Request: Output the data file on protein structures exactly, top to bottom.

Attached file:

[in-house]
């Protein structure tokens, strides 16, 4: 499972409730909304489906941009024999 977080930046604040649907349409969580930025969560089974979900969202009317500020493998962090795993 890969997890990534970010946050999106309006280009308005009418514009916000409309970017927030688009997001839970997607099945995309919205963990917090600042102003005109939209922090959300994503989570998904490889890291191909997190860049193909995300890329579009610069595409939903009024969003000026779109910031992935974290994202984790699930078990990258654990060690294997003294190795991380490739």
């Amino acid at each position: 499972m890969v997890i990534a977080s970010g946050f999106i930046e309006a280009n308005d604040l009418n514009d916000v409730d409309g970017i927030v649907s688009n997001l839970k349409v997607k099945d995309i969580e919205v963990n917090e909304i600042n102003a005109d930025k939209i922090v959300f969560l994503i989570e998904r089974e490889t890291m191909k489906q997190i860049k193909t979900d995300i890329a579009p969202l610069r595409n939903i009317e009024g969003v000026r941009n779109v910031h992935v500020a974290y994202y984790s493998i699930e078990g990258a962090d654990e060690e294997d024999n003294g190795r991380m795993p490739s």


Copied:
[in-house]
């Protein structure tokens, strides 16, 4: 499972409730909304489906941009024999 977080930046604040649907349409969580930025969560089974979900969202009317500020493998962090795993 890969997890990534970010946050999106309006280009308005009418514009916000409309970017927030688009997001839970997607099945995309919205963990917090600042102003005109939209922090959300994503989570998904490889890291191909997190860049193909995300890329579009610069595409939903009024969003000026779109910031992935974290994202984790699930078990990258654990060690294997003294190795991380490739």
């Amino acid at each position: 499972m890969v997890i990534a977080s970010g946050f999106i930046e309006a280009n308005d604040l009418n514009d916000v409730d409309g970017i927030v649907s688009n997001l839970k349409v997607k099945d995309i969580e919205v963990n917090e909304i600042n102003a005109d930025k939209i922090v959300f969560l994503i989570e998904r089974e490889t890291m191909k489906q997190i860049k193909t979900d995300i890329a579009p969202l610069r595409n939903i009317e009024g969003v000026r941009n779109v910031h992935v500020a974290y994202y984790s493998i699930e078990g990258a962090d654990e060690e294997d024999n003294g190795r991380m795993p490739s």